Bonobo (Click for photo source)

And yet we’re also closely related to bonobos. These are the hippies of the primate world: laid back, “make love not war” creatures who opt for a flatter, or at least less aggressive, hierarchy. Their matriarchal societies seem to have more in common with our older, polytheistic or animistic religions, filled as these are with goddesses and a virtual supernatural soap-opera of social interactions. Bonobos, I might point out, are also the hominids with the most upright gait and sophisticated tool use, if not also the most language ability. If you were to meet one of our ancient Homo ancestors, he or she would probably look more like a bonobo than a chimpanzee. Bonobos are the hippie intellectuals of the forest. This doesn’t make them better than chimpanzees – each is best adapted to a certain environment, but when we humans try to describe our species, we tend to do so in a way that emphasizes our bonobo characteristics over our chimpanzee ones. Although, to be fair, perhaps that’s simply because it’s the bonobos amongst us that tend to write the history books!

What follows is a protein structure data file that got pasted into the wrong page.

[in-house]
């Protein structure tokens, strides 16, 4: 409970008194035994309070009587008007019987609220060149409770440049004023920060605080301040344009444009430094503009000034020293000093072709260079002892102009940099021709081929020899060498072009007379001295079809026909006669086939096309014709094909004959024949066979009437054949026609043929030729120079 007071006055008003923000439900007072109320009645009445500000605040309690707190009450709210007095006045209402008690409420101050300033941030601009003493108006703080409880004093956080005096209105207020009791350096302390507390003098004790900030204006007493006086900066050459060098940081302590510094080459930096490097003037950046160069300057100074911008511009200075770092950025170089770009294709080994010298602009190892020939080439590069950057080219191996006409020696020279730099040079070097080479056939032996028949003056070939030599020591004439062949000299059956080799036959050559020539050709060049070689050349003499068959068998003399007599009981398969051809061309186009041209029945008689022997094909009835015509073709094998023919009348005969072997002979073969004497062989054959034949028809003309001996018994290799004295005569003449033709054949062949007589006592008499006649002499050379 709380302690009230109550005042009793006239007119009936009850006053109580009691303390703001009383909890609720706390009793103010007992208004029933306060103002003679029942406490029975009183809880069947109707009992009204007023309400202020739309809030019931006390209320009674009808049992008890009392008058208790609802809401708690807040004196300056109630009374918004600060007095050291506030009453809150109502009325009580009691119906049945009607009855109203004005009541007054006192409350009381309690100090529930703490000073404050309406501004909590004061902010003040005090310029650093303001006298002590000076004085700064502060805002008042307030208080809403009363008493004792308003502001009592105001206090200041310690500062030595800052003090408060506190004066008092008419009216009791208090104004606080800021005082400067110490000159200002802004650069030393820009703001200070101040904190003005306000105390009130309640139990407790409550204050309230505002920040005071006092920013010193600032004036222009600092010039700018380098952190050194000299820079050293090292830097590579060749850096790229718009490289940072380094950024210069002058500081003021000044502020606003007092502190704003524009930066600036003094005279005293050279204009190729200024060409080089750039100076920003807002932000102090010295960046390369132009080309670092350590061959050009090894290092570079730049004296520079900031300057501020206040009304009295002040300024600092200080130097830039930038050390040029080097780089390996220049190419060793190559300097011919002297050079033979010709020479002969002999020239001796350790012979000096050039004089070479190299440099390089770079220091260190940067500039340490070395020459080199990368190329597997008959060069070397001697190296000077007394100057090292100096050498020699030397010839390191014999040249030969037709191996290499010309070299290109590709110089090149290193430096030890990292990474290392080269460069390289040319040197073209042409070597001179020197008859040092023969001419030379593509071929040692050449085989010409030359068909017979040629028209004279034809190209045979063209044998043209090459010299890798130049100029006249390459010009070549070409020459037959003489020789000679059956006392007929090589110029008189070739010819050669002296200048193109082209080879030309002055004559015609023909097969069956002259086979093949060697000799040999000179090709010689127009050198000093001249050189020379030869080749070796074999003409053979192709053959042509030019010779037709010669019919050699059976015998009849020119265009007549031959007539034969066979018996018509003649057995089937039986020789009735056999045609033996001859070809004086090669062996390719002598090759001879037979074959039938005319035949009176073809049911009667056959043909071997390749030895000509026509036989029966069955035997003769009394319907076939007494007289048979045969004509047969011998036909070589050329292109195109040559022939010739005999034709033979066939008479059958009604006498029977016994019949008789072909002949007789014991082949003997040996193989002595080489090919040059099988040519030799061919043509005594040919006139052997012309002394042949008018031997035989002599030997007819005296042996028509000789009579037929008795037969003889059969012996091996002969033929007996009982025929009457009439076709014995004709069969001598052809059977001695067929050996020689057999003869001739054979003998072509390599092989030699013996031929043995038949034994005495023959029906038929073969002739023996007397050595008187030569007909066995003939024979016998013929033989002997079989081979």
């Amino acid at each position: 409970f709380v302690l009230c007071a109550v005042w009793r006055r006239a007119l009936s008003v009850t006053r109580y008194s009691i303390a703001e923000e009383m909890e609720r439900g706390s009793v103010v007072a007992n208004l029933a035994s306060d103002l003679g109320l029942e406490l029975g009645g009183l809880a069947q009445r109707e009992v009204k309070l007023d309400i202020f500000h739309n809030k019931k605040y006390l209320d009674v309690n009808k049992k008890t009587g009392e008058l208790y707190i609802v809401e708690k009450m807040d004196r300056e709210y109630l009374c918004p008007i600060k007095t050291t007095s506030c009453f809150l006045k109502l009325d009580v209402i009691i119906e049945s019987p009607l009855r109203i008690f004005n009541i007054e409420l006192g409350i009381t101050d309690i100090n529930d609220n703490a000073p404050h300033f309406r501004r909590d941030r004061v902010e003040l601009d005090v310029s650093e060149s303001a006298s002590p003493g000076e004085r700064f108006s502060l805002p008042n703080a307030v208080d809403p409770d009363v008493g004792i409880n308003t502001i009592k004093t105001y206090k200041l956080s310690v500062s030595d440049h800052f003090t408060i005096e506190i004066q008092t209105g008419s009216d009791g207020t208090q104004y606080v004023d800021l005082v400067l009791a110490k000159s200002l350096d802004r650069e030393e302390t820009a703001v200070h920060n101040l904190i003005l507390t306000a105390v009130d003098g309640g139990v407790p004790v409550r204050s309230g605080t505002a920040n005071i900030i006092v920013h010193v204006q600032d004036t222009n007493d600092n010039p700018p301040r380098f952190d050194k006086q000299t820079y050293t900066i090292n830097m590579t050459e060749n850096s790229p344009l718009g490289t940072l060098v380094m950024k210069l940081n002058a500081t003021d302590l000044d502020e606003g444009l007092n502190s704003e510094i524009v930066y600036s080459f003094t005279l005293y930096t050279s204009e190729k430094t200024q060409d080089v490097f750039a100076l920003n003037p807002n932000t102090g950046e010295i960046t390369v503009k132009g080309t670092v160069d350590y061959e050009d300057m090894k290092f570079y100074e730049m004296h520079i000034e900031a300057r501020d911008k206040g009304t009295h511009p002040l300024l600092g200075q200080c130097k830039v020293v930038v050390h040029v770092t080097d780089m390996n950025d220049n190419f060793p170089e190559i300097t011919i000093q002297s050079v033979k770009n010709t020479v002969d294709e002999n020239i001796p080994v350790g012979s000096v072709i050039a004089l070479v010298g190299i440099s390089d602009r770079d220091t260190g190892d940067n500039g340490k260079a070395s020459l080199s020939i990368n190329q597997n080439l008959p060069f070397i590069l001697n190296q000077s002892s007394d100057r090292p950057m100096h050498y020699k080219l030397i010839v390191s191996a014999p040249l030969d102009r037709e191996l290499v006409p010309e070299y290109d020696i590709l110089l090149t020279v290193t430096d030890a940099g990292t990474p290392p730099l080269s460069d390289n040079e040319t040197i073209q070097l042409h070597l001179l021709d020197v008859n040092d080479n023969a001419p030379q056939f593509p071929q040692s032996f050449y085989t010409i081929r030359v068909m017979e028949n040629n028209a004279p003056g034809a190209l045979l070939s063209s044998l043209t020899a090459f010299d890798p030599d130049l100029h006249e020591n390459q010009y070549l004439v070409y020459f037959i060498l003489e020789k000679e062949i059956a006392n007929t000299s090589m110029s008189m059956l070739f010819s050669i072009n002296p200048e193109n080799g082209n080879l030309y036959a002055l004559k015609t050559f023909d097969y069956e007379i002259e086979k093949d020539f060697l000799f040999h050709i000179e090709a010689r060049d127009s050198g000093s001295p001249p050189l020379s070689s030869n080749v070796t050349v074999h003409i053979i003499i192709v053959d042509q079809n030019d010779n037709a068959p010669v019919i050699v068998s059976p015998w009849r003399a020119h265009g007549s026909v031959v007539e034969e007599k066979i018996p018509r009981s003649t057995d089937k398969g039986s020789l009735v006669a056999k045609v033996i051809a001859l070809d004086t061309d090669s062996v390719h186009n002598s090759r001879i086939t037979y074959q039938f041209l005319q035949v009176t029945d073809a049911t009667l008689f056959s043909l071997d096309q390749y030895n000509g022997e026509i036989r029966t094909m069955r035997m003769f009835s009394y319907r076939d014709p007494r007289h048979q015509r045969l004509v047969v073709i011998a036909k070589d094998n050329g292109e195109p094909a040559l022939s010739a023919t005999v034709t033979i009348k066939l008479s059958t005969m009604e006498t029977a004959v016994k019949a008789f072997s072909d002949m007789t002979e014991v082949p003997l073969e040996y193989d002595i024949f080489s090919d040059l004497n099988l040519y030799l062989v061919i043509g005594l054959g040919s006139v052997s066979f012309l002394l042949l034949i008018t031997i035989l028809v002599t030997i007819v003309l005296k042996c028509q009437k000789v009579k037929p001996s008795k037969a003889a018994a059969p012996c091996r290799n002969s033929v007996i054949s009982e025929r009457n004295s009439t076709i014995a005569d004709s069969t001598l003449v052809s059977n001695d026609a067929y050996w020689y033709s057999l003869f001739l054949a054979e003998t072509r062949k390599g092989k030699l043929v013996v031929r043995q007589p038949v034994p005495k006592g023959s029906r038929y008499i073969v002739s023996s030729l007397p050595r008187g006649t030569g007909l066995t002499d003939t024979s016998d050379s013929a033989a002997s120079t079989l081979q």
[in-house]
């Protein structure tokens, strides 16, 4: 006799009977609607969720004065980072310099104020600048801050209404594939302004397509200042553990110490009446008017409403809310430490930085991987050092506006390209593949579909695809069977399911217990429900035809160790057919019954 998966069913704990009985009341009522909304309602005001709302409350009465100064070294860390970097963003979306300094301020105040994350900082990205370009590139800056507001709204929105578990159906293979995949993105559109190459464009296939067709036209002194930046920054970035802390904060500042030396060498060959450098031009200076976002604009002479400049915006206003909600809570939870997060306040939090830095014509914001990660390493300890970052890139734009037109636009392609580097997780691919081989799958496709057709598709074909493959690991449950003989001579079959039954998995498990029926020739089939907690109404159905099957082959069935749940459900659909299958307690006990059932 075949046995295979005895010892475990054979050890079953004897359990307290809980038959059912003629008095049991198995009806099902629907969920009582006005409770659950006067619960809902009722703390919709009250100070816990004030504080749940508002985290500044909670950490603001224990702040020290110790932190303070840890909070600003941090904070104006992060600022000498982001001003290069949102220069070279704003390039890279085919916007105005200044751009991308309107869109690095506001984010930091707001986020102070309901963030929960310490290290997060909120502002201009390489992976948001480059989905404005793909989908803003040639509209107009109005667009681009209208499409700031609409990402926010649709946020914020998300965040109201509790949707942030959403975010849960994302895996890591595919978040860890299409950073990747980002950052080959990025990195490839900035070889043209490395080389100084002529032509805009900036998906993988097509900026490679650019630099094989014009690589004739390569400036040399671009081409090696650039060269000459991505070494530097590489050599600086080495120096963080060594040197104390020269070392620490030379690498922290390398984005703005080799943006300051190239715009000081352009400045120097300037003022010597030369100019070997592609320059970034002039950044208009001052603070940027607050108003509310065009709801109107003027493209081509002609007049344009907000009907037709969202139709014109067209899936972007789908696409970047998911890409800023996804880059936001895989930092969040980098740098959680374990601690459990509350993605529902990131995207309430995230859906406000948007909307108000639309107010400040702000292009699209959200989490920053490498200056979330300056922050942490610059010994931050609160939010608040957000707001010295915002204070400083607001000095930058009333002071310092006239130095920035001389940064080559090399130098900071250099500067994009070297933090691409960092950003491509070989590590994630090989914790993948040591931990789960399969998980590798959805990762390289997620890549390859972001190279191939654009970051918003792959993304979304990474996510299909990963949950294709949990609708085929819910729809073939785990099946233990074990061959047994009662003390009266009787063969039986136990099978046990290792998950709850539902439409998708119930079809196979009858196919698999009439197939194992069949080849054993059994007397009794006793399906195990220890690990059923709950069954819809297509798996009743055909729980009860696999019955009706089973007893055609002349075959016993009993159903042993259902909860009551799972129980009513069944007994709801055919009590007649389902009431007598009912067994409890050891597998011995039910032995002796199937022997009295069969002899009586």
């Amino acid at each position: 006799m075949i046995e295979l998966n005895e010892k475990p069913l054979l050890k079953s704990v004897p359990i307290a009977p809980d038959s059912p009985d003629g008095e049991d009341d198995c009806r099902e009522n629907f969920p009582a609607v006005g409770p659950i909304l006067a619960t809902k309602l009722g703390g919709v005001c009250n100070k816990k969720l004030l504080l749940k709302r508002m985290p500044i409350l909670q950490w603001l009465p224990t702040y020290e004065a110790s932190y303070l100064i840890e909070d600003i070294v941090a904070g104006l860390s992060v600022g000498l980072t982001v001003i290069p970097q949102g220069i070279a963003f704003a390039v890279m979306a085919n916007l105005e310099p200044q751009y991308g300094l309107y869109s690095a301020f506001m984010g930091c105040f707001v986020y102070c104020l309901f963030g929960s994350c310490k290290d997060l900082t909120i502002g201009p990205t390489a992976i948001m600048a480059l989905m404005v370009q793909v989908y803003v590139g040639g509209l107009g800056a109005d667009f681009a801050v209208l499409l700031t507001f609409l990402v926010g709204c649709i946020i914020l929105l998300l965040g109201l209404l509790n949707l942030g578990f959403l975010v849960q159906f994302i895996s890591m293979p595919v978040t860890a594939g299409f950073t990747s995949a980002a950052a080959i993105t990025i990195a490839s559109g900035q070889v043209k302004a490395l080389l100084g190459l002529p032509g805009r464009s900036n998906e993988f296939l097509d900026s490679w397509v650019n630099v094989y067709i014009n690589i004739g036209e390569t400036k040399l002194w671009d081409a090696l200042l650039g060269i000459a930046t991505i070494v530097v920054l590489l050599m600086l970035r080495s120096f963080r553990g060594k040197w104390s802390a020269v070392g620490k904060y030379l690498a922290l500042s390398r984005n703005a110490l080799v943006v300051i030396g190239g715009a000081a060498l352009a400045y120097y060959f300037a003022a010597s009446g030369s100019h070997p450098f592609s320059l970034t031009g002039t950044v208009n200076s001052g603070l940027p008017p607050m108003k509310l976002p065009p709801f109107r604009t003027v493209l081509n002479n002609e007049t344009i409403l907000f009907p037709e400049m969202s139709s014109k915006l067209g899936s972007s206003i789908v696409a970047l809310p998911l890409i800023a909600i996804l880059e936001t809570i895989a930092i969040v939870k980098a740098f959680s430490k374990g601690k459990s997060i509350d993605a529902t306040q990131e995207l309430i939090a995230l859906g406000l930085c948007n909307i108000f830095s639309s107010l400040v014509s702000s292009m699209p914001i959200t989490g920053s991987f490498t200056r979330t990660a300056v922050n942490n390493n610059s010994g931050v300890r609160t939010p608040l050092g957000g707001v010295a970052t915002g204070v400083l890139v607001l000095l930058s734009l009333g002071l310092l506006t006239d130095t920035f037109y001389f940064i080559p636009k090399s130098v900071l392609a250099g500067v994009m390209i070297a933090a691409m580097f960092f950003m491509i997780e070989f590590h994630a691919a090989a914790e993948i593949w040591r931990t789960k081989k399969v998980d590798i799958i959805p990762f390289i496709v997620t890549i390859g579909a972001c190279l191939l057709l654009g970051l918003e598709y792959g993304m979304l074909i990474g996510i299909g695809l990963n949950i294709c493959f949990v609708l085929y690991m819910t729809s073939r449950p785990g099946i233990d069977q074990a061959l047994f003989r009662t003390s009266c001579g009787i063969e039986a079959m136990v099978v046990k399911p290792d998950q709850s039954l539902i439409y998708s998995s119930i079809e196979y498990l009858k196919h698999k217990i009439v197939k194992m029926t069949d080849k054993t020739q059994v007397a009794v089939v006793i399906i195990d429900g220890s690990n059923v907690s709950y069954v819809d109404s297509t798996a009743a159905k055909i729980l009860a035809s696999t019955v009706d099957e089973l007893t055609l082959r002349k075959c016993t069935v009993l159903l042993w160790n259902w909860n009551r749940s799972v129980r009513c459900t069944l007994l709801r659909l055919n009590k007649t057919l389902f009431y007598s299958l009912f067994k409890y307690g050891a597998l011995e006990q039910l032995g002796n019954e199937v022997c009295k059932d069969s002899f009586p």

Human hippie intellectuals tend to be political liberals. Is this mere coincidence? Perhaps not. Perhaps the political Left and Right are modern-day equivalents of the dichotomy that pushed chimpanzees and bonobos into separate niches?

The terms Left and Right originated in the French Revolution. On the right of the president sat the supporters of the king – those in favor of a very strong (male or honorary-male) dominance hierarchy. These were people who preferred the old feudal system, in which all men are not equal. They thought that social capital should be unevenly distributed, so that kings and dukes held most of the wealth. They were the ones “loyal to religion.” Today, they fear God, they fear the government and they would like others to fear them. These are the people who most support aggression as a means to solve problems (e.g. by preventing gun control, supporting high military spending and condoning wars). Their lack of empathic, egalitarian tendencies makes them oppose social care programs such as healthcare. They tend to be sexually repressive, homophobic and often somewhat misogynistic. They are concerned about in-group/out-group (e.g. the Birthers, who believe against all the evidence that Obama is not American). (Oh, and who is it that is most scared that we evolved from apes? Few people know much about bonobos but everyone knows about chimpanzees, so I’m not surprised the Far Right are uncomfortable about their past; they perhaps recognize themselves in it.)